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McKinsey vet seeks TIF to get project cookin’ By Andrew Schroedter, Nov. 05, 2009

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(Crain’s) — A former McKinsey & Co. partner who worked with food industry clients hopes to land a $3-million city subsidy for his plan to provide better restaurants and produce in the Bronzeville neighborhood. Bernard Loyd — whose five MIT degrees include a doctorate in aerospace engineering — quit his job six years ago at the consulting powerhouse to pursue his dream of a commercial development in Bronzeville. He wants to convert a vacant building into a produce market and restaurants serving American soul food along with African and Caribbean cuisine. The project, called Bronzeville Cookin’, would occupy a 17,000-square-foot building he owns at 300-314 E. 51st St., about a block west of Washington Park. Mr. Loyd, a Bronzeville resident who grew up in Germany and Liberia, has lined up four restaurant tenants and is looking for someone to run the produce market. With the table set, he’s hoping the city provides a $3-million subsidy via tax-increment financing. The city’s Community Development Commission (CDC) is scheduled to consider Mr. Loyd’s request Tuesday. Without the TIF grant, which would account for about a third of the project’s $8.6-million cost, Bronzeville Cookin’ would likely need more prep time.

Bernard Loyd

“The issue in this community is that there’s very little access to capital,” says Mr. Loyd, 47, president of Chicago-based Urban Juncture Inc., a venture he formed to develop the project. At Tuesday’s meeting, the CDC also is to consider a proposal to sell Mr. Loyd two city-owned vacant lots at 5044-48 S. Calumet Ave., around the corner from his development site. The land, which the city would sell for $10,000, would be used as a parking lot, as would a parcel Mr. Loyd owns at 320 E. 51st St. The TIF money and land sale ultimately would need the City Council’s approval. In making the case for the city aid, Mr. Loyd says Bronzeville Cookin’ would bring jobs and nourishing food options to an area where unemployment is high and fast-food restaurants are the dominant supplier of meals outside the home. “The community is in need of retail and good, fresh quality produce,” says Bernita Johnson-Gabriel, executive director of Quad Communities Development Corp., a non-profit that supports Mr. Loyd’s project. “We have a lot of fast-food restaurants but this area needs full-service restaurants.” Mr. Loyd paid $750,000 for the 51st Street property in November 2005. He financed the acquisition with a $450,000 mortgage from ShoreBank, according to property records. He hopes in the spring to begin redeveloping the now-vacant building, which has a white terra cotta facade. Non-profit lenders, including Chicago Community Ventures, have pledged $4.6 million in loans to Mr. Loyd and tenants, with the incoming restaurants and community members each pledging relatively small amounts.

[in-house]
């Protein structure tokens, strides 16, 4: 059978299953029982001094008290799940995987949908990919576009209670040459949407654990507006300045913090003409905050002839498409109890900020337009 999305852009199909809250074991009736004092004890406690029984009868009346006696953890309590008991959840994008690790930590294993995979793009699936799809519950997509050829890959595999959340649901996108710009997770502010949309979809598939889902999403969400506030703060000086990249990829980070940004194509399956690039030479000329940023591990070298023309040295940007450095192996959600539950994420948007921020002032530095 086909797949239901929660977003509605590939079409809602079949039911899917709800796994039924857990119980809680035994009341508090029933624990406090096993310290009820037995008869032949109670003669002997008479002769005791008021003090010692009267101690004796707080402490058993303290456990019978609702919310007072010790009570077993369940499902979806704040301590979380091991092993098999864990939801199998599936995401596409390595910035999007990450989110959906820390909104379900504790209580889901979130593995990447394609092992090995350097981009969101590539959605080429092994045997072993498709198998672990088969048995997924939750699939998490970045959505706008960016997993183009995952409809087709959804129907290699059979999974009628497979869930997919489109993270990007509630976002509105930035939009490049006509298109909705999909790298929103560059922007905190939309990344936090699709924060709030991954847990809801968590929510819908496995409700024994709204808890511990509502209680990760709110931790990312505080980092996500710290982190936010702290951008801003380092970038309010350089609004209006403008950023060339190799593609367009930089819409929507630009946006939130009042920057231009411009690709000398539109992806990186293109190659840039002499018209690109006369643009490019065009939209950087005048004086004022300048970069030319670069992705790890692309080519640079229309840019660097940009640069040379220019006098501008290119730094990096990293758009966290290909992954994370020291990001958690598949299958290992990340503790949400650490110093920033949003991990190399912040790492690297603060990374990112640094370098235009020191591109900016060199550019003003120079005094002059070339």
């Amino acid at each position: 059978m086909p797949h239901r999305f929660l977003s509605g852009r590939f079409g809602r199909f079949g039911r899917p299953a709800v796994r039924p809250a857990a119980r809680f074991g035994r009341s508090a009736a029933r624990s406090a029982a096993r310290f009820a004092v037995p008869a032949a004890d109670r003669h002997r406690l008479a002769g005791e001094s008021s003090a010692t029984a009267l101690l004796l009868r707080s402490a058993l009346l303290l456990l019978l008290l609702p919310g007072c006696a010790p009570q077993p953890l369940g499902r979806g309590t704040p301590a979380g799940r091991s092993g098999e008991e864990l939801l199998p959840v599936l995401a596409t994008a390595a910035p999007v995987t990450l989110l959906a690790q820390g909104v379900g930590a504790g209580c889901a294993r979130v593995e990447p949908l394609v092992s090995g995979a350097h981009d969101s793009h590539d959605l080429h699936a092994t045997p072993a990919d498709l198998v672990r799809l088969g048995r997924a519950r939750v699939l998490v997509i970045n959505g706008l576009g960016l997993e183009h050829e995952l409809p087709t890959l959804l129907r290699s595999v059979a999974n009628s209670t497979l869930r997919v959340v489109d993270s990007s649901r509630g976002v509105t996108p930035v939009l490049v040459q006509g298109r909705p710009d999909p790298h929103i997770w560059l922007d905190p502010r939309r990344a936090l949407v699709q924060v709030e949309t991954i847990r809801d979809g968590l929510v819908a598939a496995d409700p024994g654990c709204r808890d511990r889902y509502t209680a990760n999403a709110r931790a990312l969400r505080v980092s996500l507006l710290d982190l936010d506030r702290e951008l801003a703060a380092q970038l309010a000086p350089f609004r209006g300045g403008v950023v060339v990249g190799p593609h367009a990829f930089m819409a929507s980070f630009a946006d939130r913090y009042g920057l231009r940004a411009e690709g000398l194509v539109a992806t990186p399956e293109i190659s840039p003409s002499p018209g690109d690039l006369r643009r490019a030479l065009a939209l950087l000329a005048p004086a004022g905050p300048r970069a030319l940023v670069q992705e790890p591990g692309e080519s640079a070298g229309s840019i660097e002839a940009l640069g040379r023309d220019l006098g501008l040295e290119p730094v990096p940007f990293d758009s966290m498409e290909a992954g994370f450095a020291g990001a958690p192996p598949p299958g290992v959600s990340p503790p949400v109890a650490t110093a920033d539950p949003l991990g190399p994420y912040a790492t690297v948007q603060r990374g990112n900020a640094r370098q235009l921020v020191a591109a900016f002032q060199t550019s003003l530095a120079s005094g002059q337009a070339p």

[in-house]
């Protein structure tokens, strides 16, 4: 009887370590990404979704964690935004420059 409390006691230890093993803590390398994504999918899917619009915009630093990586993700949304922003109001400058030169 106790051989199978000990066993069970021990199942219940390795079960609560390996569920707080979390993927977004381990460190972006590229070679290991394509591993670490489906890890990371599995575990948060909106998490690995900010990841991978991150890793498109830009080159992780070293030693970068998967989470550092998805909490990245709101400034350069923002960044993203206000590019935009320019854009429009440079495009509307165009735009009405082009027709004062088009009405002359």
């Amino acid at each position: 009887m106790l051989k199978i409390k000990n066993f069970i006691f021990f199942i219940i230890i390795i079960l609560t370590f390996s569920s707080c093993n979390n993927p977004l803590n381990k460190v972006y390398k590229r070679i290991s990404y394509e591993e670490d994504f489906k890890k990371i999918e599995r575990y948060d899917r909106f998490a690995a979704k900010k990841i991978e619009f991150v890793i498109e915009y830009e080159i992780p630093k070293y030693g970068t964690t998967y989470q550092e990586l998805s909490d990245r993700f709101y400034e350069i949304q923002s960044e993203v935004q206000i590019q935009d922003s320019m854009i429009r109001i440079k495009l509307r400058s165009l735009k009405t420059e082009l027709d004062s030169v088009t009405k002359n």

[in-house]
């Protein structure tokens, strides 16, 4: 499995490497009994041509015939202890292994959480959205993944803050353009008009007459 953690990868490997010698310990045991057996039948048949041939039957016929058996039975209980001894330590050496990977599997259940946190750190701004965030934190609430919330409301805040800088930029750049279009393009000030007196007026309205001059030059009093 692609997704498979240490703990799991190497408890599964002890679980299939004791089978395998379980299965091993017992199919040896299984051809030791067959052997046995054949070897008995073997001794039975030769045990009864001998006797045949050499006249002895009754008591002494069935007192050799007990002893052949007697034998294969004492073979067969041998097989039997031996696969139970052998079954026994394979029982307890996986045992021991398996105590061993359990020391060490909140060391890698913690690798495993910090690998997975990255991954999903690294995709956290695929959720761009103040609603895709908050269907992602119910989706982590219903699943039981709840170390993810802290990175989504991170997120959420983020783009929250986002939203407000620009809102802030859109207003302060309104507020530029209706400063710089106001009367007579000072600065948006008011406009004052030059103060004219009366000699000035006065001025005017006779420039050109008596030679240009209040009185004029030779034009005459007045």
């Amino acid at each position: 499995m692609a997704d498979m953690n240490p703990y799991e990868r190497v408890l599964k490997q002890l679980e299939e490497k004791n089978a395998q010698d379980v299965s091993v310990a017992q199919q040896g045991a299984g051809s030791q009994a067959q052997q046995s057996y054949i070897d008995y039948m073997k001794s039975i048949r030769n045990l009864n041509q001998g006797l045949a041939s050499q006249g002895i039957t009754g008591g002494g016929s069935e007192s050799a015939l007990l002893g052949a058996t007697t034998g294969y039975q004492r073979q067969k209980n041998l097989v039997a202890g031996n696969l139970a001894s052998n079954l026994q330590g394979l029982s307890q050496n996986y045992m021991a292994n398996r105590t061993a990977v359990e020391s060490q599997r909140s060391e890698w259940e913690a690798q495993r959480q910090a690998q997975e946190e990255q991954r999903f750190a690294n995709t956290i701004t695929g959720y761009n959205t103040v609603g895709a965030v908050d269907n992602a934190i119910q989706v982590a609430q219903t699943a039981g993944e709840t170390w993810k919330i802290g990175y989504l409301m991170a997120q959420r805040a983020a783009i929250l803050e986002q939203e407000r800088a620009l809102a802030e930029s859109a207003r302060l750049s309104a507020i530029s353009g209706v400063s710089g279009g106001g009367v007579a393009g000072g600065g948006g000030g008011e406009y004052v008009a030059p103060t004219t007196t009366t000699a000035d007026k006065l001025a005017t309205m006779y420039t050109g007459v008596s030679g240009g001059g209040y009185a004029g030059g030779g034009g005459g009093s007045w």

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In today’s financing market, private funding would be tough to obtain for such a project in any neighborhood, says Craig Huffman, who is managing director of Chicago-based investment firm Ascendance Partners LLC and knows Mr. Loyd. “His problem is a real estate (industry) problem,” Mr. Huffman says. “But he’s a smart guy. If anyone can figure out, it’s him.” Mr. Loyd was born on the West Side to a father from Chicago and a German mother. He moved to Munich in 1964, after his parents divorced, spending six years in Germany before moving to Liberia, where he lived for nine years. He left Africa to come to the U.S. in 1979 to attend MIT, where for a decade he studied aerospace engineering and then business; he earned a bachelor’s degree, three master’s degrees and a doctorate from the school. In 1990 he moved to Chicago to work in the local office of New York-based McKinsey, where his focus was agriculture and food-related clients. Mr. Loyd has no regrets about quitting his lucrative McKinsey job to try to create an African-American version of popular ethnic restaurant enclaves like Greektown and Little Italy. “Most of my friends do think I’m crazy,” he says. “But I was never in it for the money.”

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What do you think? Mark F. wrote: This project looks like it will become a great asset not only the Bronzeville community but to the City as a whole. Mr. Loyd has assembled a great team of resources including the Chicago Community Loan Fund and a host of other community partners. Looking forward to sampling the food at these new southside restaurants! 11/5/2009 2:46:24 PM Report Abuse

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Bernard L. wrote: As Craig Huffman rightly points out, this is a tough environment to obtain funding for any project. Our thanks go to Alderman Dowell for her support, to the City of Chicago for considering our project for TIF assistance, and to our financial partners (Chicago Community Loan Fund (lead funding partner), ShoreBank, SomerCor504, Community Reinvestment Fund, JPMorgan Chase, MB Financial Bank, Chicago Community Ventures, Covenant Bank, and community member investors) for their faith in us and for putting their money where their mouths are. Bernard Loyd & the Bronzeville Cookinâ team 11/5/2009 10:13:54 PM Report Abuse

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